Home > 20th Century, Literary Escapades, Personal Posts, Proust, Marcel > Marcel Proust & Paris Exhibition – People and characters

Marcel Proust & Paris Exhibition – People and characters

February 28, 2022 Leave a comment Go to comments

I imagine that a lot of readers of In Search of Lost Time wonder who were the real people behind the main characters of Proust’s masterpiece. The characters are so striking that they stay with you years after you’ve read La Recherche and it’s natural to want to dig out who was who between the Narrator’s life and Marcel’s. It doesn’t help that the Narrator is named Marcel, it blurs the lines between fiction and autobiography.

The Marcel Proust and Paris exhibition that I mentioned in my previous billet showed real life person vs characters.

Odette de Crécy

Odette de Crécy is the courtesan who captures the imagination and the heart of Charles Swann. We meet her in the first volume, Swann’s Way. She’s also the mother of Gilberte, the Narrator’s first love.

Odette de Crécy is modelled after Laure Hayman. She was a courtesan, first the mistress of Proust’s great-uncle Weill, then of his father Adrien. The rumor says the Marcel wanted to take over the family tradition and propositioned her but she rejected him. She had a salon, 4 rue La Pérouse in Paris, where famous writers went. Some dukes too but not their duchesses. She wasn’t too happy to recognize herself in Odette de Crécy, even if Proust always denied that it was her.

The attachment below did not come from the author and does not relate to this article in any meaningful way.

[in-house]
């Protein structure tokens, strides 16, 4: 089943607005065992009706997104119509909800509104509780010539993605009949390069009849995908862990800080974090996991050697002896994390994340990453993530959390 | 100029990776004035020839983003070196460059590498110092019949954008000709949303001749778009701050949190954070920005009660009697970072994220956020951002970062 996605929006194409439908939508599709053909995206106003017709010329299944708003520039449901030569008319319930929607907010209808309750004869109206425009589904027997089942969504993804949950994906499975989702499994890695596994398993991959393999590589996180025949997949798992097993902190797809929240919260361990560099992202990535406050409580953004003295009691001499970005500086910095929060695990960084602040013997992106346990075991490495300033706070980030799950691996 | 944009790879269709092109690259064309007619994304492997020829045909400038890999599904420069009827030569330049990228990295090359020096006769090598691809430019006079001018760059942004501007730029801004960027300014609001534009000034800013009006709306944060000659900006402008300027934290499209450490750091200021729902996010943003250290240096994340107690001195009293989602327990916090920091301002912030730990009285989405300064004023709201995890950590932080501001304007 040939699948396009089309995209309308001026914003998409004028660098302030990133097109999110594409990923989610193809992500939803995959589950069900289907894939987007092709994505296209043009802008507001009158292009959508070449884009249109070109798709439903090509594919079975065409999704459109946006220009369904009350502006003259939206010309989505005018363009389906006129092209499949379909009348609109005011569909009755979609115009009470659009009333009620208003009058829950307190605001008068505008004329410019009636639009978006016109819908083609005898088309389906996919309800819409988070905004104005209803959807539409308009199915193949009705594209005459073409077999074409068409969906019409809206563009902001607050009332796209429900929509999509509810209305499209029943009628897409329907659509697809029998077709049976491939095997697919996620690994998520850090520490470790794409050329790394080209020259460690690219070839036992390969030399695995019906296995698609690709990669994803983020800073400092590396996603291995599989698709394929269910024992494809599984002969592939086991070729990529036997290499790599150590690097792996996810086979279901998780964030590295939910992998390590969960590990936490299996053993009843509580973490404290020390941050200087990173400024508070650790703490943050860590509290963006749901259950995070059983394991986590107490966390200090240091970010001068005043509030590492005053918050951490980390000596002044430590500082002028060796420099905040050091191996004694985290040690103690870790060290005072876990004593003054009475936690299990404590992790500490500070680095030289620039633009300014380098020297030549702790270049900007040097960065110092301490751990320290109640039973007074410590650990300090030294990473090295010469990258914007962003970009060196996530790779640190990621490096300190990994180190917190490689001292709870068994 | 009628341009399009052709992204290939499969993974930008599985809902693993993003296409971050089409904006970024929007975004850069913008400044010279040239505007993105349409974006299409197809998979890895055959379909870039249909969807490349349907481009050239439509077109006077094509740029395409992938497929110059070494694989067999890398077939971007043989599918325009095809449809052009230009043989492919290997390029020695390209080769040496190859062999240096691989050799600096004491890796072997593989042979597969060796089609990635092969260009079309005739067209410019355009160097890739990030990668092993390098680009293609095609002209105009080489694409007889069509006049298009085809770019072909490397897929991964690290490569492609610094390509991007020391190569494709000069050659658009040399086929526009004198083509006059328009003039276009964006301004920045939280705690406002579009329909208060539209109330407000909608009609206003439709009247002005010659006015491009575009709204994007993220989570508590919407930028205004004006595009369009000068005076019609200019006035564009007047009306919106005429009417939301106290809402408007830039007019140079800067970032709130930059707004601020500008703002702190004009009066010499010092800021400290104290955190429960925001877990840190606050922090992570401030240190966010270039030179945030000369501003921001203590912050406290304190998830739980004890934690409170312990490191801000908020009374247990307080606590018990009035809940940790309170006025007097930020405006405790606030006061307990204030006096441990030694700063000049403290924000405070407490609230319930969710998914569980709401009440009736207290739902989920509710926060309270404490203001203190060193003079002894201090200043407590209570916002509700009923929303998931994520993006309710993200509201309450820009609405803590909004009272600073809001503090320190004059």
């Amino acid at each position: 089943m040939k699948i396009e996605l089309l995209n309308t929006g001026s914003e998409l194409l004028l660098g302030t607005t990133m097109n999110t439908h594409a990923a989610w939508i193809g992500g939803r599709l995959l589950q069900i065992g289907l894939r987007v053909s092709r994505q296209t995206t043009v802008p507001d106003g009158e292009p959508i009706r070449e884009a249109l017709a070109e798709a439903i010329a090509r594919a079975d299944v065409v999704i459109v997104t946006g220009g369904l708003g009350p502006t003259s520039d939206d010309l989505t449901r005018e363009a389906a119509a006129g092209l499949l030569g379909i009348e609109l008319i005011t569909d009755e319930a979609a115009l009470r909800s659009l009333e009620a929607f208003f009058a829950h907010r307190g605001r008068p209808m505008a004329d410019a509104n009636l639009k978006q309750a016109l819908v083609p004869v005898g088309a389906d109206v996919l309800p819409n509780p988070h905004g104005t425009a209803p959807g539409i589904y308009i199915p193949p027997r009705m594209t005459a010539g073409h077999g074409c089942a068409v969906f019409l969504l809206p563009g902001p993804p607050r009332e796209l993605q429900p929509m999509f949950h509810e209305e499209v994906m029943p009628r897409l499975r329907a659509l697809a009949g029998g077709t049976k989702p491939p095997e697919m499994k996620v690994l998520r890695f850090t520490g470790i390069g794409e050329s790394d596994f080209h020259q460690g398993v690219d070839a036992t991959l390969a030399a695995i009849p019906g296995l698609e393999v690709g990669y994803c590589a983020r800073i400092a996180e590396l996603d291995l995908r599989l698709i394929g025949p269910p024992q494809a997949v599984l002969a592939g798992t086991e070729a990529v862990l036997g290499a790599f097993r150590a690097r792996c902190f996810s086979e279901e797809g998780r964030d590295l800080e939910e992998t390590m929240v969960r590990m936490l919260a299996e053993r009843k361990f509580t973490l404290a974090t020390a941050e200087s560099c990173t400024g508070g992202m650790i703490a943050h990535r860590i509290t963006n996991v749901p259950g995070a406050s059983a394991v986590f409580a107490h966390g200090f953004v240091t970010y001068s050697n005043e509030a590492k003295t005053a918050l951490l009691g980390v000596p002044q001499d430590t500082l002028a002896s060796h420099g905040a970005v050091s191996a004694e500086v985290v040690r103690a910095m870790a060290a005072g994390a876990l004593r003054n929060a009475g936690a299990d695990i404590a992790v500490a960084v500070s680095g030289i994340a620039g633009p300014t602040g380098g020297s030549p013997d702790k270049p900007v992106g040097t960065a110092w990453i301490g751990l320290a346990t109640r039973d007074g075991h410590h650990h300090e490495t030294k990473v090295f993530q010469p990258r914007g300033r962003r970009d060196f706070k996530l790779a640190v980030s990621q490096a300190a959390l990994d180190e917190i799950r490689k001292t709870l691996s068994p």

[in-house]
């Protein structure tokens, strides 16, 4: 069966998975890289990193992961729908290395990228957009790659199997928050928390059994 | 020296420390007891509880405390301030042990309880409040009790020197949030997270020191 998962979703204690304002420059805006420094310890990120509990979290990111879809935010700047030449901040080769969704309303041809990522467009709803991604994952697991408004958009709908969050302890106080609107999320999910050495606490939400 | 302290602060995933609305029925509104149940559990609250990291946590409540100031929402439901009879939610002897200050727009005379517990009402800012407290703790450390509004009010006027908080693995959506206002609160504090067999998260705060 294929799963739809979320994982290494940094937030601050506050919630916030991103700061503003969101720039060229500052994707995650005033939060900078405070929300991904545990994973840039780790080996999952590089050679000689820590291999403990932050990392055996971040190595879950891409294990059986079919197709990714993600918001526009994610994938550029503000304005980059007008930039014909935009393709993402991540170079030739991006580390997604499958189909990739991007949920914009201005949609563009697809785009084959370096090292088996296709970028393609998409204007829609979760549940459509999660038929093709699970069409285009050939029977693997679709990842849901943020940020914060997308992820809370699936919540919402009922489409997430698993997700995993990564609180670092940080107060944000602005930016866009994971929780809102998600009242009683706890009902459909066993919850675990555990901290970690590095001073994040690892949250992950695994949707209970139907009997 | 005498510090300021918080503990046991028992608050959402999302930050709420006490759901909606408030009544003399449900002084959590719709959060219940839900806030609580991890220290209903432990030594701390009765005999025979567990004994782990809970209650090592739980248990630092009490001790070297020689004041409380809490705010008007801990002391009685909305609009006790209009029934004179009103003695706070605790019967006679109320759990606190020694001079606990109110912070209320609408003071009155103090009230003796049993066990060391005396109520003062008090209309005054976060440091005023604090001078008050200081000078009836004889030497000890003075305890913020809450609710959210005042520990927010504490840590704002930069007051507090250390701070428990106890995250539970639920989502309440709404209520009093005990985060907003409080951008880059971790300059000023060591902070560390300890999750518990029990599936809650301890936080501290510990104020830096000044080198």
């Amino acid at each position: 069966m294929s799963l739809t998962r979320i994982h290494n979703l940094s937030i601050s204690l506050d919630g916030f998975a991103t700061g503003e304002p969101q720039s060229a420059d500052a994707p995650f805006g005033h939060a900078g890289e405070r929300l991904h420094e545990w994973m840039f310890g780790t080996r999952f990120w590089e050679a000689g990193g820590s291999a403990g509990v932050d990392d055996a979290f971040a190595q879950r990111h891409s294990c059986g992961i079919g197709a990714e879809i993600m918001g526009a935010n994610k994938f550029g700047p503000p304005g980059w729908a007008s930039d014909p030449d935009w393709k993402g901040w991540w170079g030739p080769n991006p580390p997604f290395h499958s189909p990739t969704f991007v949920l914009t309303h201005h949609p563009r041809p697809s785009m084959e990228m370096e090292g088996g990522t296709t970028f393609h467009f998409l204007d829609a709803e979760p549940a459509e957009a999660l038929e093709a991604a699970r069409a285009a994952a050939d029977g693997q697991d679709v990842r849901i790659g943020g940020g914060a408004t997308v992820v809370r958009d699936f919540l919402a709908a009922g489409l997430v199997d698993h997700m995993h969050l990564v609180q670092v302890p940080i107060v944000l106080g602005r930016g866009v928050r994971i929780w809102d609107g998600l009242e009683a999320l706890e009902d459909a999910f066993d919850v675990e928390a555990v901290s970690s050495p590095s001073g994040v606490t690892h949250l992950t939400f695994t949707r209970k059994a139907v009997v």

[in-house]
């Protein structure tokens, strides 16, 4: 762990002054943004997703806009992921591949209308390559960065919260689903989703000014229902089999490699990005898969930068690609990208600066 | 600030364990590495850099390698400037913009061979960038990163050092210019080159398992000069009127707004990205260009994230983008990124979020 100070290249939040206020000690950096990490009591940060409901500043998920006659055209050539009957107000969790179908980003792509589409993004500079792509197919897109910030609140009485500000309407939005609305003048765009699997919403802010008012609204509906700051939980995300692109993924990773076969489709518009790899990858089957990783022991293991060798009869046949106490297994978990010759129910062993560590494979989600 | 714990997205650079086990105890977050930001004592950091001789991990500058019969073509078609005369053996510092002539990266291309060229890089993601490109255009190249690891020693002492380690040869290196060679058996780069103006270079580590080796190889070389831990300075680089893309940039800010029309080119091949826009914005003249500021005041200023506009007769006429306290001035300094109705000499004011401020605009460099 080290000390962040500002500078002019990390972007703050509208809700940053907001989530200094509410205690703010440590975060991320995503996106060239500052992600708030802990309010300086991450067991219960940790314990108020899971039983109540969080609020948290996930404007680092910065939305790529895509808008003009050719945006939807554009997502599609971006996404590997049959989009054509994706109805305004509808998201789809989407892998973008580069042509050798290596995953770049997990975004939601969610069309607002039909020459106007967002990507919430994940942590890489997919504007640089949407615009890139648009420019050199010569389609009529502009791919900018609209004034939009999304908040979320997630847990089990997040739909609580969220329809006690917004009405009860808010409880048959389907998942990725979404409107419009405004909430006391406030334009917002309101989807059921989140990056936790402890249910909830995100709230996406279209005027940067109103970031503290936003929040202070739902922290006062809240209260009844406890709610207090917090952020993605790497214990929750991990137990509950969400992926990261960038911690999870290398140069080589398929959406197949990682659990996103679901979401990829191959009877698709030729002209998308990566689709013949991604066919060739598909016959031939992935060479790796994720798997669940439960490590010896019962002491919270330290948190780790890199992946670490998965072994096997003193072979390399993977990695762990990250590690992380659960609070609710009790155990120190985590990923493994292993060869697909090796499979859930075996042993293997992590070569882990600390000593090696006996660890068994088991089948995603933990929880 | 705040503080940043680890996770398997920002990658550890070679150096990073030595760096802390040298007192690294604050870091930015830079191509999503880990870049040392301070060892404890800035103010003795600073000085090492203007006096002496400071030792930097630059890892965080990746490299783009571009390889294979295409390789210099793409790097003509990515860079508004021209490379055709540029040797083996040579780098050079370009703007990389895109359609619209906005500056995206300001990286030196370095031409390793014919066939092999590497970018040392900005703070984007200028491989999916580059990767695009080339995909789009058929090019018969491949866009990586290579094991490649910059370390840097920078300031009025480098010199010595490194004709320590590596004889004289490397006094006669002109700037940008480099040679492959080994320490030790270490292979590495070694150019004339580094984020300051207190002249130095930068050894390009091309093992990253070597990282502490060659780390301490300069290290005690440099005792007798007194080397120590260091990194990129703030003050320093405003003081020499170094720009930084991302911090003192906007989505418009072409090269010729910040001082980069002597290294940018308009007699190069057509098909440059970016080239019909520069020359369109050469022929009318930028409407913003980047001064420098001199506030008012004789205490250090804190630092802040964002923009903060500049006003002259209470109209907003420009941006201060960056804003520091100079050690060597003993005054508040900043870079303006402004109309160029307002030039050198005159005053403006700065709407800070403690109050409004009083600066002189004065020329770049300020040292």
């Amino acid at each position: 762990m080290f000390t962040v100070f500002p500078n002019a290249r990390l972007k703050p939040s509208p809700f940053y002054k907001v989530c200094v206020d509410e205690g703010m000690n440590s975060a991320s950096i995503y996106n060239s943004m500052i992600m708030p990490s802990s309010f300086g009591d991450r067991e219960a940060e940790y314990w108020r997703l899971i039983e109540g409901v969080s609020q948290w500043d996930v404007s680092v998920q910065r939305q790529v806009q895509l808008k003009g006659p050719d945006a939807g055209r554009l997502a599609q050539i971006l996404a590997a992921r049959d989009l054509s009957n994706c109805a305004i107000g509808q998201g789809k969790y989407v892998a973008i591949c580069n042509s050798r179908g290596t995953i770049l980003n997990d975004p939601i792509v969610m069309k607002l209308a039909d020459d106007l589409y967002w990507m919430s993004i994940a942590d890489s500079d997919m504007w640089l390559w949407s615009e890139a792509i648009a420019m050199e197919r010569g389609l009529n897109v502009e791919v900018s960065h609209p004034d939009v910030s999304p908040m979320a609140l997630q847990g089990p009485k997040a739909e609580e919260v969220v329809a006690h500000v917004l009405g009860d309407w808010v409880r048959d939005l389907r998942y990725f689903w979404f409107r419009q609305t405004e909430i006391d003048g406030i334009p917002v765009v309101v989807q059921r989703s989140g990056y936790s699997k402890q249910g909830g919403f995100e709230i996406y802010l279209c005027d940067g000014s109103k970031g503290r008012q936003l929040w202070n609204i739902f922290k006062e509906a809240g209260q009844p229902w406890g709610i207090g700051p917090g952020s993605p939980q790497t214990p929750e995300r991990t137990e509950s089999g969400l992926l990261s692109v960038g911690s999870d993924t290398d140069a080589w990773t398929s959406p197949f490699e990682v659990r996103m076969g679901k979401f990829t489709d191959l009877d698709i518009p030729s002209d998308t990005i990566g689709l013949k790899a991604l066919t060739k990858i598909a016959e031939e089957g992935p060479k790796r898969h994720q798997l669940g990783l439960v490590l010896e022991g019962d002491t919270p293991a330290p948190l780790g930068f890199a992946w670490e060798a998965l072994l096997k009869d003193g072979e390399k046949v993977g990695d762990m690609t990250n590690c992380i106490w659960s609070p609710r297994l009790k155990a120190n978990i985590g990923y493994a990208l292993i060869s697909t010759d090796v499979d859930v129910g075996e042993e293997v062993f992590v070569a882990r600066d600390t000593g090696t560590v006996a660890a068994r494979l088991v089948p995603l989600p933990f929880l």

Charles Swann

Charles Swann is the key character of Swann’s Way. He was friends with the Narrator’s parents, went to salons in the high society and his love for Odette led him to the bourgeois salon of Madame Verdurin. He was very cultured and refined, his love for Odette was a surprise in the higher circles.

Swann’s real-life counterpart is Charles Haas (1832-1902) He was a star of several salons, including Madame Straus’s. Like Swann, he was Jewish, well-introduced in the world and known for his intelligence, his excellent manners and his broad culture. He was the lover of several famous ladies, like the actress Sarah Bernhardt. (Herself a model for La Berma in La Recherche)

Robert de Saint-Loup

Robert de Saint-Loup is the Narrator’s dear friend. They confide to each other, spend a lot of time together. They have a really close relationship. The Narrator knows about Robert’s liaison with the actress Rachel and Robert knows that the Narrator hides Albertine in his home.